The Lottery

Topics: Short story, The Lottery, Fiction Pages: 4 (1321 words) Published: August 12, 2013
FRANKLIN FOTOH
ENGL 102
7/30/13

"The Lottery" by Jackson, is a short story which talks about a tradition which comes up once a year in a little village of about 300 natives. In the lottery process, one person is selected randomly and heinously stoned to death. Tessie Hutchinson is the victim of this social disturbing practice and she protest against the culture before she is been sentenced by Mr. Summers the lottery coordinator. In the story, the readers first get a gloomy picture of a summer day but, Jackson uses this setting to suggest an ironic ending of a senseless murder. Firstly, Jackson portrays a setting in which she tells the reader what time of day and what time of year the event takes place. This is important to get the reader to focus on what a typical day it is in this small town.  The time of day is set in the morning and the time of year is early summer. Jennifer Hicks a critic of the story describes the opening scene saying school just ended and the children were recently let out for summer break, making the reader assume that the time of year is early summer (148).  Jackson then goes further to portray a picture of the town in the reader’s mind as a small community with a rural setting, describing the grass as "richly green" and "the flowers were blooming profusely" (133).  With all these, the readers have a peaceful felling about the town setting which makes them feel nothing major can go wrong in this attractive town.  Danielle Schaub in her publication “Shirley Jackson's Use of Symbols in 'The Lottery”, affirms that upon reading the first paragraph, Shirley Jackson describes the town in general.  The town is first mentioned in the opening paragraph where she sets the location in the town square (7).  The author puts in angle the location where the town square is located "between the post office and the bank" (133).  This visualizes for the reader what a small town this is, since everything seems to be centralized at or near the town...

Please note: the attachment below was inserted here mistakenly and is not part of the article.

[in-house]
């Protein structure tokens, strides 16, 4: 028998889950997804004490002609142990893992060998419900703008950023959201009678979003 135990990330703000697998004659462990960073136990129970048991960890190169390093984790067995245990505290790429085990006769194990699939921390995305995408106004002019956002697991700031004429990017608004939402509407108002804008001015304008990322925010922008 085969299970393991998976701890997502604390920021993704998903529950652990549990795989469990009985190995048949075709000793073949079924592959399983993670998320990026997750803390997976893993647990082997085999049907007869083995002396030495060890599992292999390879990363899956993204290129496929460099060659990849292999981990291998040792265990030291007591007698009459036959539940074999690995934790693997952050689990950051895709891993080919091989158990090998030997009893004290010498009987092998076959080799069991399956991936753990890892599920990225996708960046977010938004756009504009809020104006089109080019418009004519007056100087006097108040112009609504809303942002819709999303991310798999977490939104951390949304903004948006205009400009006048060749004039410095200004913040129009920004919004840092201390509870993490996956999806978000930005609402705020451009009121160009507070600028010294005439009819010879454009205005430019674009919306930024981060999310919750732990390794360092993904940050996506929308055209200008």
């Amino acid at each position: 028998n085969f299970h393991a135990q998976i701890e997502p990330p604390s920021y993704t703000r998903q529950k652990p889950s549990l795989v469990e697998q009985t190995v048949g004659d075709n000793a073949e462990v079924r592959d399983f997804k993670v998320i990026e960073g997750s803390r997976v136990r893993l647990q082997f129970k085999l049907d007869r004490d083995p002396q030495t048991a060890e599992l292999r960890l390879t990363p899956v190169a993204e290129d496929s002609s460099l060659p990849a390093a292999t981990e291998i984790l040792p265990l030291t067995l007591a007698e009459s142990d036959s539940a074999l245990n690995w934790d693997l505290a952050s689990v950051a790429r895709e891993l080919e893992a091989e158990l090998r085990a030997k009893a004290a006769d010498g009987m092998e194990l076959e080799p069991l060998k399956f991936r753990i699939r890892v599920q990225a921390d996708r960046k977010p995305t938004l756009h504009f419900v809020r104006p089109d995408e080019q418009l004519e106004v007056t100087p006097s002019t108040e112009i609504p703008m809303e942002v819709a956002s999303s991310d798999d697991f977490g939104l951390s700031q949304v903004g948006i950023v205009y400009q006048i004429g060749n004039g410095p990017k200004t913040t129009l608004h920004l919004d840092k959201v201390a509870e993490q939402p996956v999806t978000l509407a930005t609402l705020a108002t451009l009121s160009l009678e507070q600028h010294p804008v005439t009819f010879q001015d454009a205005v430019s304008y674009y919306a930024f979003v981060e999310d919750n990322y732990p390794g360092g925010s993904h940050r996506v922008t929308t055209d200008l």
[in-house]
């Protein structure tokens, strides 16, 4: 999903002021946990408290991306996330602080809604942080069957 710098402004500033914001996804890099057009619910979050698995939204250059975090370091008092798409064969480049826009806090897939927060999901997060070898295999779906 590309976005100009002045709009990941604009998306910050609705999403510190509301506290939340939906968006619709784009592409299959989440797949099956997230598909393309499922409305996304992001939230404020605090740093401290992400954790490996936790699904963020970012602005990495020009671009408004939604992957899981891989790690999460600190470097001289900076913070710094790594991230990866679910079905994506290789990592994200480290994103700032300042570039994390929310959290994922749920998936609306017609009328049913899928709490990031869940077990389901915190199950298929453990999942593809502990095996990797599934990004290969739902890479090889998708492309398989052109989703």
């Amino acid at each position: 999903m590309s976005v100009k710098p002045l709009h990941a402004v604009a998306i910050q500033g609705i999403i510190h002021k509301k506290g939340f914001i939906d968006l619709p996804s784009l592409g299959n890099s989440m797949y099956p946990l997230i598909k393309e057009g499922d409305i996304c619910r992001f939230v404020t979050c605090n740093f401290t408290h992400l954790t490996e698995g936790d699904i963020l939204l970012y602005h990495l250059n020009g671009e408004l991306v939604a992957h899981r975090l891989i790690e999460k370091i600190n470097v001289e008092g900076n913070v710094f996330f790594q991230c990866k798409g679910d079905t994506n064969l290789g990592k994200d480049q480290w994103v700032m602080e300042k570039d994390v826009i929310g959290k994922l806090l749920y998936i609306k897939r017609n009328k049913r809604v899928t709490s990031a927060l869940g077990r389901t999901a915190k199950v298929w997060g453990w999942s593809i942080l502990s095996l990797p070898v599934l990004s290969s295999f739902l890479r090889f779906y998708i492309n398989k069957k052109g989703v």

Cited: Shirley Jackson. “The Lottery”. Literature and the Writing Process. Ed. Elizabeth McMahan, Boston: 2014. 133- 138. Print
Schaub, Danielle. "Shirley Jackson 's Use of Symbols in 'The Lottery. '." Journal of the Short Story in English 14 (Spring 1990): 79-86. Rpt. inTwentieth-Century Literary Criticism. Ed. Thomas J. Schoenberg and Lawrence J. Trudeau. Vol. 187. Detroit: Gale, 2007. Literature Resource Center. Web. 29 July 2013.
"The Lottery." Short Stories for Students. Ed. Kathleen Wilson. Vol. 1. Detroit: Gale, 1997. 139-154. Gale Virtual Reference Library. Web. 29 July 2013.
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